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The choice of a clergyman as the next Governor General is radical

By Natasha Stott Despoja - posted Tuesday, 15 May 2001

The Queen of Australia is also Head of the Church of England. Her representative in Australia, the Governor General, is a position soon to be held by an Anglican Archbishop. We can safely rule out any holy wars but it does raise some interesting questions about the position of Governor General.

Over the last 100 years, the twenty-two Australian Governors General are a list of Earls, Knights, Barons, Dukes, and Viscounts drawn from politics, the law, the military or royalty. As such the Prime Minister's decision to appoint the first clergyman, Archbishop Peter Hollingworth, is quite radical.

There are other ‘firsts’ the Prime Minister could have achieved. Many Australians hoped to see the first indigenous Governor General or the first woman. Instead the Prime Minister went for the first clergyman. Australia could have got a Dame, a Lady or a Duchess, a female Judge or some other community leader (although not a female Archbishop because there aren’t any).


Granted there have been church leaders appointed to state Governor positions and in New Zealand, a Governor General, but this is the first appointment of a religious leader to the position of Governor General in Australia. It involves some interesting symbolism, particularly as the Howard Government has pursued a greater role for the churches in the provision of social services.

The origins of the separation of church and state are American where the institutions agreed they would not interfere in each other’s administration. American democracy was distancing itself from the British tradition where at one time one had to be a member of the Church of England to hold public office.

In the Australian Constitution (Chapter V, Section 116) it is clear that the Commonwealth shall not legislate in respect of religion and no religious test shall be required as a qualification for any office or public trust under the Commonwealth. However, the Constitution leaves ample scope for Government to confer upon the church roles and responsibilities the Government itself should assume.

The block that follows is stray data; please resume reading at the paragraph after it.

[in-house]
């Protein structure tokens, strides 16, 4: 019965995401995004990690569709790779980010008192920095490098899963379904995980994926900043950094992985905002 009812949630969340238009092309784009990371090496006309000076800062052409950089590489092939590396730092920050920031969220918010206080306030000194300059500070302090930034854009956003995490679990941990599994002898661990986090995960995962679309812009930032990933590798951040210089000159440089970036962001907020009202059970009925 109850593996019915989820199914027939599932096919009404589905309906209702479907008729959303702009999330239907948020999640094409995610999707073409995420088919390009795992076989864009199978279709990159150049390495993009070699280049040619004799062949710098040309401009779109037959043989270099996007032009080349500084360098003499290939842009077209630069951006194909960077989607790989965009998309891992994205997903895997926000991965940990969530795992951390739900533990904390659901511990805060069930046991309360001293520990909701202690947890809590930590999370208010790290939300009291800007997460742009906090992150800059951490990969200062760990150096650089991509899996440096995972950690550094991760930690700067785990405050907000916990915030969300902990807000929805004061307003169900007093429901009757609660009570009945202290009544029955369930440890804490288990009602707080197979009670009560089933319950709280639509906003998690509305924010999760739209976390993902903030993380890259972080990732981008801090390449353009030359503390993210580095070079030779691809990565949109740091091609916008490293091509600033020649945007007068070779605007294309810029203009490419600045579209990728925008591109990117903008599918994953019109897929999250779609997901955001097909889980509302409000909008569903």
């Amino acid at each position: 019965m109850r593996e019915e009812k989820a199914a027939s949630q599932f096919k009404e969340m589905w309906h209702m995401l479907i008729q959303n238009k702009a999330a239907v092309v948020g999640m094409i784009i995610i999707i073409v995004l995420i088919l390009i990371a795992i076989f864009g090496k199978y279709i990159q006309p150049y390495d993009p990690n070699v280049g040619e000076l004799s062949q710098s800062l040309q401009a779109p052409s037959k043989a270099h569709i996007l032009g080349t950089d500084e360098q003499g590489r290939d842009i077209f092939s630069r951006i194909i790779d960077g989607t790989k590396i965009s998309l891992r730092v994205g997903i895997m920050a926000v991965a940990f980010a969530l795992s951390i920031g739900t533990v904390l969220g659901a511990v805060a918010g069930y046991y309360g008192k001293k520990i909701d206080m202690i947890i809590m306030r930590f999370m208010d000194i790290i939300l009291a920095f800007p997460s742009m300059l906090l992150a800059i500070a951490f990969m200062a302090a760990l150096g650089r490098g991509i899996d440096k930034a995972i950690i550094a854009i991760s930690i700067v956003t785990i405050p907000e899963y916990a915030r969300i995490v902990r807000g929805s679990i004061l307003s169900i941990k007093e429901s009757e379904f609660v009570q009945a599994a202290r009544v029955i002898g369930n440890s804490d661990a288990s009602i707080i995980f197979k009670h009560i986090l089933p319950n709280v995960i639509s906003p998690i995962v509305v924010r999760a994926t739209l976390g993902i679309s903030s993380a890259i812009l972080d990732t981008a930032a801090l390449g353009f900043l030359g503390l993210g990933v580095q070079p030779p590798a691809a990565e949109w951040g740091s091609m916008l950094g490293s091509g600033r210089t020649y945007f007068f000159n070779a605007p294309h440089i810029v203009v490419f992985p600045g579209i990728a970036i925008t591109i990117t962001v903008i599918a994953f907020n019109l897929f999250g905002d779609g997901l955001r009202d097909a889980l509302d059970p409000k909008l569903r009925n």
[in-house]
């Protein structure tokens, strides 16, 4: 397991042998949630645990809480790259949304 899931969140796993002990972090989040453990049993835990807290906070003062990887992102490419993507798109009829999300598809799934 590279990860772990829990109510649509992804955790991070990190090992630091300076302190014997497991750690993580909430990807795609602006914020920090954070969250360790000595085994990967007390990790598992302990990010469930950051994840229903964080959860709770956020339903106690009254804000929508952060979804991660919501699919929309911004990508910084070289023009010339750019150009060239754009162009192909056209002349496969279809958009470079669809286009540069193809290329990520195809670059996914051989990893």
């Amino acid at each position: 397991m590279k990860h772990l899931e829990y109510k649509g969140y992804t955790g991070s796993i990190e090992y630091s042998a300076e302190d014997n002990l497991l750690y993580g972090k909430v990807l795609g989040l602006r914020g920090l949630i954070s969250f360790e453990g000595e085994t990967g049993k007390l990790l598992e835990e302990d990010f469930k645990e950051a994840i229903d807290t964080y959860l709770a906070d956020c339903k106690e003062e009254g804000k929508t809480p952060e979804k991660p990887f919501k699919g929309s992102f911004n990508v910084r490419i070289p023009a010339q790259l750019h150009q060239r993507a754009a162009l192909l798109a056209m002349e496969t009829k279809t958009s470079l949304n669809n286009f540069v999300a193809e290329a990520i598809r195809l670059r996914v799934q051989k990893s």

The Howard Government has been 'outsourcing' care of the disadvantaged (the unemployed, refugees, and older Australians) to religious and charitable organisations. The pursuit of ‘faith-based’ solutions to social problems should not be an excuse for government to abandon the needy. We cannot replace the social safety net with a holy philanthropic culture.

From his decade as executive director of the Brotherhood of St Lawrence, Archbishop Hollingworth would be well aware that religious and community bodies often pick up the pieces resulting from callous government policies towards the disadvantaged.

The Department of Employment (DEWRSB) is busily devising strategies to encourage Job Network agencies to impose more breaches on the unemployed. However, it is organisations – religious and non-denominational – that deal with the human face of welfare recipients and their poverty and frustration at losing payments when they do not successfully jump bureaucratic and activity hurdles.


The Australian Democrats have supported easing the financial and bureaucratic burden on these organisations through the Tax and Charities Inquiry. The Democrats have even been waggishly described as the political arm of the Uniting Church. We certainly respect religious beliefs and we respect the right of people not to have religious beliefs.

The funding of religious organisations to provide employment services for Job Network has raised a number of concerns exacerbated by the then Employment Services Minister Tony Abbott’s intimations that agencies have a right to discriminate in the provision of services to members of the community, such as homosexuals.

Public debate about the provision of public funds to religious organisations to provide government services will continue. Archbishop Hollingworth has commented in the past that church agencies would need to constantly review why they are involved in service delivery and whether it is compatible with the core objectives of the gospel.

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About the Author

Senator Natasha Stott Despoja was the Australian Democrats spokesperson on Foreign Affairs, Attorney-Generals, Science & Biotechnology, Higher Education and the Status of Women (including Work & Family). She is a former Senator for South Australia.

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